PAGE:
The streamlined decade

The DC-2 bore all the hallmarks of streamlining developments of the time: All-metal, stressed-skin construction, cantilever wings, retractable landing gear and cowled radial engines.

During the decade of the Great Depression, the streamlined form stood as an optimistic symbol of progress and efficiency. Streamlining was applied to cars, trains, ships, buildings, and even household appliances. This new idiom replaced the angular, art deco forms of the 1920s.

By the mid-1920s aircraft construction was in need of a new design approach. With the availability of engines with 200 to 350 horsepower, aircraft were flying faster, but not in proportion to the increase in power. With all the higher turbulent flow being experienced at higher speeds due to common design practices of the time, a reduction in drag became important to improved performance.

So in the era between the middle 1920s and middle 1930s, streamlining came into its own in aircraft design.

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Taking to the air

The myth of Daedalus and Icarus depicted on an Italian woocut of 1493 (above). This woodcut of a kite in Europe appeared in a book published in 1635 (right).

The history of aviation is a long record of man’s restless urge to emulate soaring eagles and swooping hawks, to escape the earth and reach the freedom of the skies.

Even though the air had been harnessed for centuries with aerodynamic devices such as the feathers on an arrow or the shape of a boomerang or used to power sailing ships and windmills, it took eons for the principles to be applied to human flight. In attempts to achieve human flight, mankind failed for millennium to put principles witnessed in bird flight and sail power into practical application. Let’s examine some of the steps taken to progress from myth to tower jumpers, from kites to gliders to arrive at the airplane in a short pre-history of flight.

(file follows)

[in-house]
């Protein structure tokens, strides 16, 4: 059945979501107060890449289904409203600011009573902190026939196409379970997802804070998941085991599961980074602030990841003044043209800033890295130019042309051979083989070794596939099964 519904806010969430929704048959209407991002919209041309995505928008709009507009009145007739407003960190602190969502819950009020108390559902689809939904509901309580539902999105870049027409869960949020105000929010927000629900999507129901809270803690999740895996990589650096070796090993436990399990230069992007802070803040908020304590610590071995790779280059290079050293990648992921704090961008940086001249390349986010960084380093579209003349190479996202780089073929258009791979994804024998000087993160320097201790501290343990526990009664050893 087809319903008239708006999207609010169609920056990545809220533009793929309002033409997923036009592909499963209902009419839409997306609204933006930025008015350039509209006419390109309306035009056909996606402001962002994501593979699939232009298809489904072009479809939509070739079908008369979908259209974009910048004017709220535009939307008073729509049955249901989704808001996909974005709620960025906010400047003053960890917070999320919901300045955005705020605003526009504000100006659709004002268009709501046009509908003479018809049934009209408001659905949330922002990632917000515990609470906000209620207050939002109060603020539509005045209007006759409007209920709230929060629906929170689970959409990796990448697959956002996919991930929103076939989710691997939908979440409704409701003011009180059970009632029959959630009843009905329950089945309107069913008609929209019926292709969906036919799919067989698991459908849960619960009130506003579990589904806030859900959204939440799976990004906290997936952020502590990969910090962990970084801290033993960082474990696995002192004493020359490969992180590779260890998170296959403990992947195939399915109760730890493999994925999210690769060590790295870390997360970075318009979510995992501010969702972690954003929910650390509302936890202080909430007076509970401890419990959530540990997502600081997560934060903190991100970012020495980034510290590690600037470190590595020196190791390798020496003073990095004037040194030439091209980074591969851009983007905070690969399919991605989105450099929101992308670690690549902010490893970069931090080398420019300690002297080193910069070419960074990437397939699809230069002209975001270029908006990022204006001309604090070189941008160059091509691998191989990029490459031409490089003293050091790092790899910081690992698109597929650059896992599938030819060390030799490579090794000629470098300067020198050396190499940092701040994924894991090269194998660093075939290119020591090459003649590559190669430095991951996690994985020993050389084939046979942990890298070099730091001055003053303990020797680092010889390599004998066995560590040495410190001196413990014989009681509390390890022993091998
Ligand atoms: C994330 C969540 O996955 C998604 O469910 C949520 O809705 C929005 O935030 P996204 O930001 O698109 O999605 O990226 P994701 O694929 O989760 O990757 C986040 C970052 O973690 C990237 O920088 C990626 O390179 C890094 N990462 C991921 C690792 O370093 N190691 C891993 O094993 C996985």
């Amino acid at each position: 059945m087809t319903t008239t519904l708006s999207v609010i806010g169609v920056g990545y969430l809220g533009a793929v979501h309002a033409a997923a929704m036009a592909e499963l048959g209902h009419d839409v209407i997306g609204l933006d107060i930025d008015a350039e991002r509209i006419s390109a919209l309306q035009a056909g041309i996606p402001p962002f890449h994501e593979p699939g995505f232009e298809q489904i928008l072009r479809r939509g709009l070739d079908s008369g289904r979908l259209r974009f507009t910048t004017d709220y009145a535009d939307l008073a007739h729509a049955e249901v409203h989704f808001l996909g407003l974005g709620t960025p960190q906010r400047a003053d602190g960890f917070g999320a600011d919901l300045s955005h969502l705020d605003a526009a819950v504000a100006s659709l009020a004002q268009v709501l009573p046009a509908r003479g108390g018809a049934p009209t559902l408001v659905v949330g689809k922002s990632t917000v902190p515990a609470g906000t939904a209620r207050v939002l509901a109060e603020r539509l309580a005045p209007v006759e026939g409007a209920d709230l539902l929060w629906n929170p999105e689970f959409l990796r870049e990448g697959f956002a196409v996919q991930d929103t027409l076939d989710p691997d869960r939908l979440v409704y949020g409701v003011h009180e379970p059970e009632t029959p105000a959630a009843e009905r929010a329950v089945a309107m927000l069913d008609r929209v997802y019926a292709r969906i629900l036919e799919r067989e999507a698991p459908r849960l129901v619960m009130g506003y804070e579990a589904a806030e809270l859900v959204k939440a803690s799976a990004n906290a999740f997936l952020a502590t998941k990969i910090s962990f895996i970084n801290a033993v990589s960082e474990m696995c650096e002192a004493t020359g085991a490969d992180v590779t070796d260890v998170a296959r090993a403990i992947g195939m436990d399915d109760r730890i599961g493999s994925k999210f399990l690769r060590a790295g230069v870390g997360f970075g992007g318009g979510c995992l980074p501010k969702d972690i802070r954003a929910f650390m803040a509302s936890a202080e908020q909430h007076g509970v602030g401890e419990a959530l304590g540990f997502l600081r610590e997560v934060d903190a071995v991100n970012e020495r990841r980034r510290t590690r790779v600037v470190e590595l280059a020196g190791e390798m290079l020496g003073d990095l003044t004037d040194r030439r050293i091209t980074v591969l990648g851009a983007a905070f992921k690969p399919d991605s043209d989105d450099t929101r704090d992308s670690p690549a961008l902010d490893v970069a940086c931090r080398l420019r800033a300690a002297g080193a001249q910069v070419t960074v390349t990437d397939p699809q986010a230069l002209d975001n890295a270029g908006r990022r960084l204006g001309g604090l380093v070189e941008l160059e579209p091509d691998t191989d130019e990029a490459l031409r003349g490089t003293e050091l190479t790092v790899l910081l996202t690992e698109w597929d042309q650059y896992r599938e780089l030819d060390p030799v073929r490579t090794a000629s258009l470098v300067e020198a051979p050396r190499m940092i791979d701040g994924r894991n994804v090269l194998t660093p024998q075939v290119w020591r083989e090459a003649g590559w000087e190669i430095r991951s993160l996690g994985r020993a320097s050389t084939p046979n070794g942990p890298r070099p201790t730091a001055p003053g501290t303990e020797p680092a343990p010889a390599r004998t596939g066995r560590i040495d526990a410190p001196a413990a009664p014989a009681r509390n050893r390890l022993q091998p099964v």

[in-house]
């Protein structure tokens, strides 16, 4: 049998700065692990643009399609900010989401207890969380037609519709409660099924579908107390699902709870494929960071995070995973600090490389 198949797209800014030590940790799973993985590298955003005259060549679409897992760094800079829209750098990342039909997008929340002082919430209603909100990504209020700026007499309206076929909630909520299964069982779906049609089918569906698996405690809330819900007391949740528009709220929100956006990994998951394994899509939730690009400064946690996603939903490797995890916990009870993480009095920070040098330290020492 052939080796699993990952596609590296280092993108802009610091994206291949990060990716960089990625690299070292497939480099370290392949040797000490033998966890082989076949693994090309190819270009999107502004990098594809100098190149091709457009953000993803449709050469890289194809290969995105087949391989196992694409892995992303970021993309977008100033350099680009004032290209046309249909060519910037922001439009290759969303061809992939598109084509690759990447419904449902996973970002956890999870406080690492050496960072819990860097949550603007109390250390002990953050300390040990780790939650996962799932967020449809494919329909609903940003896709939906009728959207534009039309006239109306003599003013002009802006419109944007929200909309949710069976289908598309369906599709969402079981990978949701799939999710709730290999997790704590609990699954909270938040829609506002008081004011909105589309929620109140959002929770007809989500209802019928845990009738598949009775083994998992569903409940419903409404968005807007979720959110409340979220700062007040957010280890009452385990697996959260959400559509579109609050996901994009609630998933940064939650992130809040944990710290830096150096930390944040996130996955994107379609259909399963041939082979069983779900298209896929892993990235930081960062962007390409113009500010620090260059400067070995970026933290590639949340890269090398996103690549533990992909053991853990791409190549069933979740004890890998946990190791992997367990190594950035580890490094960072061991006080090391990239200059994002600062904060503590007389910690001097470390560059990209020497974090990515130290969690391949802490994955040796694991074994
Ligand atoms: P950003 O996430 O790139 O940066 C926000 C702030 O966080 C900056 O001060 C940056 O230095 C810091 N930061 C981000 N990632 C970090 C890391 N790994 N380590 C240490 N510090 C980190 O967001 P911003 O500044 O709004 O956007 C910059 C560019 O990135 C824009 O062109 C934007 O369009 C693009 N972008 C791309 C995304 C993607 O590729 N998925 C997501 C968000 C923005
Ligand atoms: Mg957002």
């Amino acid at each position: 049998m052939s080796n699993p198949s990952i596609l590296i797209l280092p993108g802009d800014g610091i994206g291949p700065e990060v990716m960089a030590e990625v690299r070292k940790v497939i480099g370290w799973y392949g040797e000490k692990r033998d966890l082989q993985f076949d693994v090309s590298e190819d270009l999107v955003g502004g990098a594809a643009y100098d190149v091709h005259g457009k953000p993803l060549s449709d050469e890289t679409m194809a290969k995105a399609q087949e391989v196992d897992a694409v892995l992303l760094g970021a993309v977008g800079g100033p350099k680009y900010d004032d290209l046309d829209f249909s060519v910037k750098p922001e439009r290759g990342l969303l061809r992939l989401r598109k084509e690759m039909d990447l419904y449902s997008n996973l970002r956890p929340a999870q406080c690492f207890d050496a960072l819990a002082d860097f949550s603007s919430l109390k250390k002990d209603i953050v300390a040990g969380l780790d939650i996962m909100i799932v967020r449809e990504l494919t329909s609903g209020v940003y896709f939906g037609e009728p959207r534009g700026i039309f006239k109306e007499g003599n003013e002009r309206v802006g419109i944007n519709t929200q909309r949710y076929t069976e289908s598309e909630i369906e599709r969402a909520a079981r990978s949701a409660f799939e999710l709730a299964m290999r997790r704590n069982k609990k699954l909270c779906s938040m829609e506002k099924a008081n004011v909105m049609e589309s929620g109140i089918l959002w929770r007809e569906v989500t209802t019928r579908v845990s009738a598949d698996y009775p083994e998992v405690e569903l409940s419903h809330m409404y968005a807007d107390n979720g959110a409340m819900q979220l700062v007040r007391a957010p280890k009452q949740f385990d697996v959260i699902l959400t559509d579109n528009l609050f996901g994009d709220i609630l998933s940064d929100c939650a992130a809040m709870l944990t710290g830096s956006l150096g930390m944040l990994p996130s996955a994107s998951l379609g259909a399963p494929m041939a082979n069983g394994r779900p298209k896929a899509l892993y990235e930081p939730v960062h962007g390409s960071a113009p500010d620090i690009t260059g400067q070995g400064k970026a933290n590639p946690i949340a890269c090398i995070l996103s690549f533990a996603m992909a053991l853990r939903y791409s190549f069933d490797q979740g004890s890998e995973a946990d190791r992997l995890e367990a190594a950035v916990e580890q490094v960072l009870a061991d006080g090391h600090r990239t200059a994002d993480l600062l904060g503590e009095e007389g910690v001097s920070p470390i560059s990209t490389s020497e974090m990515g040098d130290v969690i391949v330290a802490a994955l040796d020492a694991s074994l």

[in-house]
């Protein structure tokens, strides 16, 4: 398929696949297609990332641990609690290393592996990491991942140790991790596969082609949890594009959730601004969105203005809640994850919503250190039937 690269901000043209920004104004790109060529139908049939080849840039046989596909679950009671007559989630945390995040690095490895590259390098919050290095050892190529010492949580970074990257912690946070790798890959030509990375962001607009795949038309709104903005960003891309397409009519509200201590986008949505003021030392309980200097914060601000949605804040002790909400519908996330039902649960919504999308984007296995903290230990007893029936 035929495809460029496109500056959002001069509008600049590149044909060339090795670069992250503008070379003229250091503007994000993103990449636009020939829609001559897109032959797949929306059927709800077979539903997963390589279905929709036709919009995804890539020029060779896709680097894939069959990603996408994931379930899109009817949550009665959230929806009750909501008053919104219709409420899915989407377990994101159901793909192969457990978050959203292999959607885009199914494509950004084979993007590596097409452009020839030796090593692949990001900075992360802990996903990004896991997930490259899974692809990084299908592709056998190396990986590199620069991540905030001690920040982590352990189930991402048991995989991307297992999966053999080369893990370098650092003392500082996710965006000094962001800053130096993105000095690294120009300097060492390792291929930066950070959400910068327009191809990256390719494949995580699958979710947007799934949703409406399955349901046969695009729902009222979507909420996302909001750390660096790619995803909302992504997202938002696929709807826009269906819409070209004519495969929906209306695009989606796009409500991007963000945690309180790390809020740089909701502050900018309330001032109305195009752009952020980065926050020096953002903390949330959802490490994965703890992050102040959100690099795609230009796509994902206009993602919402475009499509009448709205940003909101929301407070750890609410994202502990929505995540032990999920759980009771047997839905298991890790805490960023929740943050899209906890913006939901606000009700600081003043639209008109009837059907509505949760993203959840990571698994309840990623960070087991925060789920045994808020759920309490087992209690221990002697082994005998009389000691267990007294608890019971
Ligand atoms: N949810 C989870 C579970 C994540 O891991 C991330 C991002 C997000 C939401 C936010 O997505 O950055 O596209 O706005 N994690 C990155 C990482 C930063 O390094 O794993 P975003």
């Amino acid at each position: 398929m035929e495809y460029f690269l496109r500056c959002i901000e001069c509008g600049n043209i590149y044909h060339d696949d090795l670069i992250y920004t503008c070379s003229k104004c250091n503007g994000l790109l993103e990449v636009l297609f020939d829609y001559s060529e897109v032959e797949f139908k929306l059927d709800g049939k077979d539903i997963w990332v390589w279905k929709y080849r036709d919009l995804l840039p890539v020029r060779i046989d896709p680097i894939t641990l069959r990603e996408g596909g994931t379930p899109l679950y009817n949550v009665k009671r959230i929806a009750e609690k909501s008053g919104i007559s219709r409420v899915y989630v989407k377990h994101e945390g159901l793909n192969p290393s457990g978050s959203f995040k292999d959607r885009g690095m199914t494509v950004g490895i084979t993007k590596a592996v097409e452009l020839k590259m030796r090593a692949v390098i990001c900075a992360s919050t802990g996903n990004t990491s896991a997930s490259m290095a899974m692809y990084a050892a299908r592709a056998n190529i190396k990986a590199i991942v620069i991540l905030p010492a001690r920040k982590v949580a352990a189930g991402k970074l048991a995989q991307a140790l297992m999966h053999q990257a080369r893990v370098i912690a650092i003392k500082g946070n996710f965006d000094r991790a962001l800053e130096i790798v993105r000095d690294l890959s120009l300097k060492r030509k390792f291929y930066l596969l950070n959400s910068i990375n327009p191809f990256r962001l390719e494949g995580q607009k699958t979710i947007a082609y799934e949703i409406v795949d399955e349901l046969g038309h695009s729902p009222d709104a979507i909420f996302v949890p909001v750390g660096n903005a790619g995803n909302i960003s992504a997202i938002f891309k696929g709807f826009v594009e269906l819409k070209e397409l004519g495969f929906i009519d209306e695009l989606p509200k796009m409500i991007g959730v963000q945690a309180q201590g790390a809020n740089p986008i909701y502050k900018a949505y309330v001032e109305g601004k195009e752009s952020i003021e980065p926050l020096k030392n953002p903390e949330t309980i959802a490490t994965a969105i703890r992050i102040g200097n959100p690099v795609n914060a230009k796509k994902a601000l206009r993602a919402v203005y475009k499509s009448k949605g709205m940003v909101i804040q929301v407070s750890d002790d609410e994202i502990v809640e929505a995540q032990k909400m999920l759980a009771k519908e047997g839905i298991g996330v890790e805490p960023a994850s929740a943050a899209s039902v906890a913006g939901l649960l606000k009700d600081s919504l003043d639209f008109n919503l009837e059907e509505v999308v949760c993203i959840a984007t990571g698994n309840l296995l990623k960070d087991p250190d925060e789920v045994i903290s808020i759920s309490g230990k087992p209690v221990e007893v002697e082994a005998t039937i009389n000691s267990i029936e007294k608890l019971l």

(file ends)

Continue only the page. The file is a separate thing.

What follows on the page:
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Flying on wings of Mercury

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Though Hammondsport, N.Y., is synonymous with the name Glenn Curtiss and well known as the home of the Curtiss Aeroplane Co., after World War I Hammondsport also became the home of another aircraft manufacturer — Aerial Service Corp.

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Front page news

Wiley Post’s Lockheed Orion after being mounted on floats at Bryn Mawr Air Field, which is now the north end of the Renton, Washington, airport.

LINDBERGH DOES IT! TO PARIS IN 33-1/3 HOURS cried out the newspaper headlines on May 22, 1927. Lindbergh’s epic flight made front page headlines in papers all around the world.

We are all aware of the impact Lindbergh’s New York-to-Paris ?ight had on the public, but what other aviation events of the 1920s and 1930s were deemed of enough importance to garner headlines in the newspapers?

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The crazy man of the air: C.K. Hamilton wows crowds in 1910

HamCKFlyer